Constant Pressure Valve/ Cycle Stop Valve Questions

Discussion in 'Pumps and Tanks Well Forum & Blog' started by gforce, Feb 25, 2009.

  1. gforce

    gforce New Member

    Messages:
    10
    Location:
    Downingtown, PA
    I need to try and clarify this so I can make a better decision.

    I am considering replacing my existing pressure tank (which is dead) with either a well-manager, a pside-kick, or something similar.

    Examples:
    http://www.wellmanager.com/wellmanager-constantpressuremodule.htm
    http://www.cyclestopvalves.com/products.html#domestic

    I am simply trying to understand the pros and cons of a system like this. I may be asking basic questions, so bear with me please.

    In a traditional pressure tank system, when running the shower for instance, the tank pressure slowly decreases until it reaches the cut-in point. The pump then turns on and increases the pressure to the cut-out point. This process repeats until the shower is complete.

    With a Constant Pressure system, the Pump essentially runs the entire time you are taking a shower. (baring of course the small delay from the small pressure tank that is included with the system.)

    I see 3 benefits to this:

    1 - The pump turns on and off less often for the same amount of water usage

    2 - When the pump does run, it runs a higher efficiency; which in turn saves electricity.

    3 - The pressure in the system remains the same while water is running.

    At the same time I wonder about the following potential problems:

    1 – Let’s say I was targeting 60 psi for my pressure setting. How do I know if my existing pump is capable of that pressure?

    2 – Let’s say my pump is capable of producing 70psi yet I am reducing it to 60 psi. What happens if I open up enough faucets in the house to exceed that 60 psi?

    3 – Is there any disadvantage of having the pump run longer and less often as compared to shorter and more often?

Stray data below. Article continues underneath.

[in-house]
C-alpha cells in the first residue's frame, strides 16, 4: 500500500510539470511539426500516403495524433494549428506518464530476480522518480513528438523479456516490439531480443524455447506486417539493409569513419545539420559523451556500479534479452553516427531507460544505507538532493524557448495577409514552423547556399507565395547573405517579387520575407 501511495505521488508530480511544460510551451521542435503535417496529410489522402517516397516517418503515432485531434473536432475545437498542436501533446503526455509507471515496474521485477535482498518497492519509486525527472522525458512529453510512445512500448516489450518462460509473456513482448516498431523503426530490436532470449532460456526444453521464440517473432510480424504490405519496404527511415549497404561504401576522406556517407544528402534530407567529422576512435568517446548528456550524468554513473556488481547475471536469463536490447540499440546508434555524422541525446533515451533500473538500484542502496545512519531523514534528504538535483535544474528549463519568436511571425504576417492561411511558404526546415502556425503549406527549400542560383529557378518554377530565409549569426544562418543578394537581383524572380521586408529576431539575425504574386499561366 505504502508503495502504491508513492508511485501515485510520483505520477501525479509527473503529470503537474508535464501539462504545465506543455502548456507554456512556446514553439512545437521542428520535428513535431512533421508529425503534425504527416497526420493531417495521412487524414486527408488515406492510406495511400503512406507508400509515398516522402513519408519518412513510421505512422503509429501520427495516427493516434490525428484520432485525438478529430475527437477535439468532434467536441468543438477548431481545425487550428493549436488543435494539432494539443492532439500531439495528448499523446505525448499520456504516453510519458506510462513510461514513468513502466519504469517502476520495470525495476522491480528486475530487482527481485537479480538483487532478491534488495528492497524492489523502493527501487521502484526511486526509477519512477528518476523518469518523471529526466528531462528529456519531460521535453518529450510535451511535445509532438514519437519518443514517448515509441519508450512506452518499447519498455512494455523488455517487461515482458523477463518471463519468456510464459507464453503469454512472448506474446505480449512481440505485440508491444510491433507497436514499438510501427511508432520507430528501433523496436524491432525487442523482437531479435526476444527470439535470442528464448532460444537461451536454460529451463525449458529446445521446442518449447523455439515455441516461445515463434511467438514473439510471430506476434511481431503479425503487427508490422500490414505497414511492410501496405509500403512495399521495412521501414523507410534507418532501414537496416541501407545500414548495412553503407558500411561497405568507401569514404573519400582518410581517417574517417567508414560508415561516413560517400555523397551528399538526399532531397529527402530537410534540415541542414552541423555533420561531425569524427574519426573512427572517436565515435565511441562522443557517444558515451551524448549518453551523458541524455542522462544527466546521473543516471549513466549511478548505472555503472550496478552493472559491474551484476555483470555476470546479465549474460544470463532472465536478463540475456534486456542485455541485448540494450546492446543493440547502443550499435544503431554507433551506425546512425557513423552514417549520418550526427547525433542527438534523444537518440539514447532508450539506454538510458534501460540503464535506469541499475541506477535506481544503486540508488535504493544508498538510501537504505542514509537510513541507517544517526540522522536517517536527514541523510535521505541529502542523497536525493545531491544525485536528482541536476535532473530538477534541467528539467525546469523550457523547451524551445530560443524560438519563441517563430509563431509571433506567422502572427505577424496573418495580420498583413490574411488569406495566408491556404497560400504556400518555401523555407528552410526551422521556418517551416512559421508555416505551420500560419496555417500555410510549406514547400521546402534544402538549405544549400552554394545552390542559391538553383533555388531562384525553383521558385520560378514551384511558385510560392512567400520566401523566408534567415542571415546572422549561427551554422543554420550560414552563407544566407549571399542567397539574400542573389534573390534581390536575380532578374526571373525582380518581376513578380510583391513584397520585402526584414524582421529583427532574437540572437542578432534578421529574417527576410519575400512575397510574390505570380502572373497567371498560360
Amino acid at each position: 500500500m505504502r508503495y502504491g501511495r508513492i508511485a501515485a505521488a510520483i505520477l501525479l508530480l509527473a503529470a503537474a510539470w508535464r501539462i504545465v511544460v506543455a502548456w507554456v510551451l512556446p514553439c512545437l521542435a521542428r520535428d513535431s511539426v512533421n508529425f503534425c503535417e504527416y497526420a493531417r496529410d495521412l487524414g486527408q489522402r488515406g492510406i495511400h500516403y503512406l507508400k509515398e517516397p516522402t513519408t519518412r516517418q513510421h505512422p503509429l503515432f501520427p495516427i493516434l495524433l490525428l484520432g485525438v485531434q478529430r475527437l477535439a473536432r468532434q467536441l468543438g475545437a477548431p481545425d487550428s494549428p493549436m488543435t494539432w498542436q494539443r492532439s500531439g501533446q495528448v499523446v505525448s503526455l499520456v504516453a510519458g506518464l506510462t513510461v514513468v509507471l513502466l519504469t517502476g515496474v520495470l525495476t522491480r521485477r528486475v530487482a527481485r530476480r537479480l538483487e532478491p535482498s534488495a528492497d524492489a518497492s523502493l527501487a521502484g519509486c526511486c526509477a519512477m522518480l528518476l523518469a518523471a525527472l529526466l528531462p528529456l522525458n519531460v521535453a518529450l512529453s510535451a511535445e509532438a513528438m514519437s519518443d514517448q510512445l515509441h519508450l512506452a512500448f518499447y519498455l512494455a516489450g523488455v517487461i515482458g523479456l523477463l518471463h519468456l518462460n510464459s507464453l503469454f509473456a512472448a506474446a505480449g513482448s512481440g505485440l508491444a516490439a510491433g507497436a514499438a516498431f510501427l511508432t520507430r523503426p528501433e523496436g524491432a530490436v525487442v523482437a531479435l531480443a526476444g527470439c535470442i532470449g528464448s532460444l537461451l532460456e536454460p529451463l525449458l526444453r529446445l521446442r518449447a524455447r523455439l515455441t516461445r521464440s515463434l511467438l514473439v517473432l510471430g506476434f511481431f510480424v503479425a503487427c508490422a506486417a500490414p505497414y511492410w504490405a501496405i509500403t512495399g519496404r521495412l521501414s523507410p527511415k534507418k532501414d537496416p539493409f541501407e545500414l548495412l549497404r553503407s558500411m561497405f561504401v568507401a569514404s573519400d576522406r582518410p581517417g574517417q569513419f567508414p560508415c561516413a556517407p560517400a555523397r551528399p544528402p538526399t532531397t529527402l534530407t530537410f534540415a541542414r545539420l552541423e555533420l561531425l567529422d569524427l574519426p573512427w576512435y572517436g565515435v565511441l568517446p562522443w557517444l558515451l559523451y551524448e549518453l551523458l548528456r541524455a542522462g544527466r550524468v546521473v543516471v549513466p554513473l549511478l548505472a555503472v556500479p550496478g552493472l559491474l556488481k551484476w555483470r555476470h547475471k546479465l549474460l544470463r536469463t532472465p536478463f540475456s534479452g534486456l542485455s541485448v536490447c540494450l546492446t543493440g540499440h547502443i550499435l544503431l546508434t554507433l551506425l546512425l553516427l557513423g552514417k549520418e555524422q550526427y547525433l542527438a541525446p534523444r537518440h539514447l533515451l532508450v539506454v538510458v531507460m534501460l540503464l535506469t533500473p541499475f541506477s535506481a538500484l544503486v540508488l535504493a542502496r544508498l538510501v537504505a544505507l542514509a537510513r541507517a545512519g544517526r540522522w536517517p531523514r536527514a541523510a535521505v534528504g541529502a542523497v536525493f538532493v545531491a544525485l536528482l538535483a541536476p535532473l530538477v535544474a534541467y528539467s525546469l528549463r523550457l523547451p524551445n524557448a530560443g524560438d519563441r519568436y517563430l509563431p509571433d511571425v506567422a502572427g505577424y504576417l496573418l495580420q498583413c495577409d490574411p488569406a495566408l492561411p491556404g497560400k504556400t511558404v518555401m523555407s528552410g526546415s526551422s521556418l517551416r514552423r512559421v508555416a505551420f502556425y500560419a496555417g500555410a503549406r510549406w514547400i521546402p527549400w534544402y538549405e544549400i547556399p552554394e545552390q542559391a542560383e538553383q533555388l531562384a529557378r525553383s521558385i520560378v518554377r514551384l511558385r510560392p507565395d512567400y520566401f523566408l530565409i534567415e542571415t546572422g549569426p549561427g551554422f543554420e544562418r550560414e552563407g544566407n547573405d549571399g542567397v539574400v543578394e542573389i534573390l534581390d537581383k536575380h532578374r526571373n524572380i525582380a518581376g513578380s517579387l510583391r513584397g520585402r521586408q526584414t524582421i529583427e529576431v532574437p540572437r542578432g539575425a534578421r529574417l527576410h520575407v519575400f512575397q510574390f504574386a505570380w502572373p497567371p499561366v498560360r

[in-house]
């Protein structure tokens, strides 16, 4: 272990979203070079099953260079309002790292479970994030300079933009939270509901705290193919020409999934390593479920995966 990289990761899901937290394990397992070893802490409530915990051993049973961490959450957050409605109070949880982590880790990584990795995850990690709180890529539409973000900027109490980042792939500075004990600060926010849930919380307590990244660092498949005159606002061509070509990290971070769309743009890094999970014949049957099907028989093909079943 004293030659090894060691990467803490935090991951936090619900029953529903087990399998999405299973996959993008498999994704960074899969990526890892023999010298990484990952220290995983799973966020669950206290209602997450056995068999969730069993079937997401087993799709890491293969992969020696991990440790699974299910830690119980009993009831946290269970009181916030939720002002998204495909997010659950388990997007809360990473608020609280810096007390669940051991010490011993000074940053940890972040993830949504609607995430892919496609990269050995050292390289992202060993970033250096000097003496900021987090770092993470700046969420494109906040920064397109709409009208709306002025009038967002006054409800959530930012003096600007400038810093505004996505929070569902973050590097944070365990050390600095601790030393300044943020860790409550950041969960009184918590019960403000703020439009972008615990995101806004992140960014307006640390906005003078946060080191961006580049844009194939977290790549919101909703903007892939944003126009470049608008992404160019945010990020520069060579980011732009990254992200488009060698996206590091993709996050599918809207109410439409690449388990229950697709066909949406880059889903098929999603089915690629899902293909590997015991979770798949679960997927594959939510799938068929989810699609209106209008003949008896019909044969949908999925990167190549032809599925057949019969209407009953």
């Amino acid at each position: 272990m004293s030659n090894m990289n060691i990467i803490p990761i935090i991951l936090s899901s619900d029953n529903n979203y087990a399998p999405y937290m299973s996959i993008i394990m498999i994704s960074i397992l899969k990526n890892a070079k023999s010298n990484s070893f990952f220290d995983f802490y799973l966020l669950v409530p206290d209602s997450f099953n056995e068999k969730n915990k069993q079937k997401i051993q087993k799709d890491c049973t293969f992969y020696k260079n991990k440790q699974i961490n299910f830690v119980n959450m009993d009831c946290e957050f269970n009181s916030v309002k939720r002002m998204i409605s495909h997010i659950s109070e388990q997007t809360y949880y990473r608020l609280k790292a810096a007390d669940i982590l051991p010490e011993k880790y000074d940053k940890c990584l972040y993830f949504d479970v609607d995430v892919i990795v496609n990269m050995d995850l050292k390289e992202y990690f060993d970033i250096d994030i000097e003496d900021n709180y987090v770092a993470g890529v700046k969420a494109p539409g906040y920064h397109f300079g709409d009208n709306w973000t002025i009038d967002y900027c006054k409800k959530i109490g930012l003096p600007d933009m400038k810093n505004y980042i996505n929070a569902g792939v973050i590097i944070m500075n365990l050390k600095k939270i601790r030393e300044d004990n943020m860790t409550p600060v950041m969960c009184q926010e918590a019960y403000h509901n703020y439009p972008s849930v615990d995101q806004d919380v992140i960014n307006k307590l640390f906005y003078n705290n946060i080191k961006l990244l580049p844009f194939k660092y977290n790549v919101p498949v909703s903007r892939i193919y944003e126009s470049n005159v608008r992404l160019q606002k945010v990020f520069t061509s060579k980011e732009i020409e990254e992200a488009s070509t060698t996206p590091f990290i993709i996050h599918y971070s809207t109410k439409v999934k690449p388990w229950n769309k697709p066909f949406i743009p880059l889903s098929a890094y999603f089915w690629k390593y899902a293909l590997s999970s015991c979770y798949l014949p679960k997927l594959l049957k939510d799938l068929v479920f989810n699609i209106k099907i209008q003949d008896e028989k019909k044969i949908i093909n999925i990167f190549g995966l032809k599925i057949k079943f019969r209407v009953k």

4 – Is there any advantage or disadvantage to installing a larger pressure tank in addition to the CPV system?

    Thanks in advance for your advice
  2. valveman

    valveman Moderator Staff Member

    Messages:
    4,466
    Location:
    Lubbock, Texas
    1 - "The pump turns on and off less often for the same amount of water usage"
    Yes, and that is a good thing as cycling is what destroys pumps, tanks, and controls.

    2 - "When the pump does run, it runs a higher efficiency; which in turn saves electricity."
    Actually no, you may save a couple a bucks a month on electricity by letting it cycle on and off into a pressure tank. Your pump system just won't last as long and you won't have constant pressure.


    3 -"The pressure in the system remains the same while water is running."
    Yes, you will see constant pressure instead of always varying pressure for the shower and sprinklers.


    At the same time I wonder about the following potential problems:

    1 –"Let's say I was targeting 60 psi for my pressure setting. How do I know if my existing pump is capable of that pressure?" You can close a ball valve before a pressure gauge and measure it. Or you can tell with the performance curve for the pump by subtracting the water level in the well.

    2 – "Let's say my pump is capable of producing 70psi yet I am reducing it to 60 psi. What happens if I open up enough faucets in the house to exceed that 60 psi?" When you open up enough faucets that the pump can no longer deliver 60 PSI, the CSV turns into a piece of pipe and you will get whatever the pump can produce.

    3 – Is there any disadvantage of having the pump run longer and less often as compared to shorter and more often?

    4 – "Is there any advantage or disadvantage to installing a larger pressure tank in addition to the CPV system?" The advantage is that you still have constant pressure and no cycling when you are using the water for long periods of time. Another advantage is the pump does not have to come on as many times per day for intermittent water uses like flushing toilets. The disadvantage is the cost and room for the big tank, and that you will have to wait for the tank to empty and the pump to start, before you will have constant pressure. The CSV even with a small tank saves so many cycles per day on long term water uses like sprinklers, that the few extra cycles from toilets flushing don't amount to much. Most people like the small tank better because you are already at constant pressure before you get the temp adjusted in the shower.

    The constant pressure will also make your washing machines fill faster, and eliminates water hammer from pump starts, which is good for the plumbing. You will like the constant pressure in the house. Small tank or large, the CSV will make the pump system last longer, which saves even more money.
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